Samaritans are here to listen for anyone who needs us 24 hours a day, 365 days a year. Since the coronavirus pandemic and the restrictions we’re all taking to contain it changed all our lives, this space to listen has become more vital than ever.
Volunteers at our 19 branches across Scotland have gone above and beyond to help ensure that wherever and whenever someone is struggling, there’s someone there to listen. Since lockdown began, across the UK & Republic of Ireland, Samaritans has provided emotional support over a million times (via phone, email and letter) and around 1 in 4 contacts to our service have been about coronavirus, though our volunteers tell us the situation is affecting all callers in some way.
Our research during the first three months of lockdown found that callers were experiences heightened anxiety and feelings of loneliness and isolation. Some of the most common concerns callers raised with us in connection with coronavirus included concerns around the impact on their mental health, employment and finance, and worries about the impact on family and relationships. We particularly concerned about the impact of coronavirus on at-risk groups including middle-aged men, young people and people with pre-existing mental health conditions.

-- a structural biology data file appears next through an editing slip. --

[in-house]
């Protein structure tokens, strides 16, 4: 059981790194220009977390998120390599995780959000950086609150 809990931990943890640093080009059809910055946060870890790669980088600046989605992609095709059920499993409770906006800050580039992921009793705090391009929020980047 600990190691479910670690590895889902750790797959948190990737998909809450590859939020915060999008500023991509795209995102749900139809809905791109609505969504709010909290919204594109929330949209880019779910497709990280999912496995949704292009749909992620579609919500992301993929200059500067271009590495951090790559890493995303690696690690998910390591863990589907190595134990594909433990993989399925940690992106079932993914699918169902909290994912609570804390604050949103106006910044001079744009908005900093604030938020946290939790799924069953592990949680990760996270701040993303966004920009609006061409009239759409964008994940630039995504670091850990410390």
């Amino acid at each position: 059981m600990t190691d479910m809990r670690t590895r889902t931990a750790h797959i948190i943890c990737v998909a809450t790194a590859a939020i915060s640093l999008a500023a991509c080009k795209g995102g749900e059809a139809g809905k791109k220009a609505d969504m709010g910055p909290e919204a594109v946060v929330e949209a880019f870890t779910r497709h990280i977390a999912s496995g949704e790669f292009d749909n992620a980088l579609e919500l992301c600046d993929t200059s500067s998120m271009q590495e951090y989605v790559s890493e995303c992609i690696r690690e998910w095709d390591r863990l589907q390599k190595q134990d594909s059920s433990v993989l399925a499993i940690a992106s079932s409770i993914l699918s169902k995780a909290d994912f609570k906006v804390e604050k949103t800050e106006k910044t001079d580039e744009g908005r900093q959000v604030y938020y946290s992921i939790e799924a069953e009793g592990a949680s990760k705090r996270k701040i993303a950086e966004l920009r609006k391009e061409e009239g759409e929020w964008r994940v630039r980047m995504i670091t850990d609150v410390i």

We’ve used insights from our own and external research to help inform how policymakers and services respond to this unprecedented crisis. Through our role on the National Leadership Group for Suicide Prevention, we helped to shape a coronavirus-informed approach to suicide prevention that considers how policy and services can respond to the long-term impact of the pandemic and we’ve worked to inform the Scottish Government’s Mental Health Recovery and Transition and Recovery Plan. We’ve also worked to ensure that more people know ways to look after their own mental health and where to turn for support, supporting the Scottish Government’s Clear Your Head campaign and the UK-wide Our Frontline campaign to support mental wellbeing among frontline workers.
And we’re continuing to adapt our service and resources to explore how to make support as accessible as possible to as many people as possible with the launch of our free self-help app, and new web-based resources on how people can support loved ones with suicidal thoughts, self-harm or other mental health challenges.
While the situation remains uncertain and fast-changing, we’re committed to being there to listen for anyone who needs us in the months ahead and look forward to continuing to work with the wider third sector to ensure that mental health and wellbeing remains a key priority during this crisis and as we look towards the recovery
Mairi Gordon is the Policy and Communications Officer, Samaritans Scotland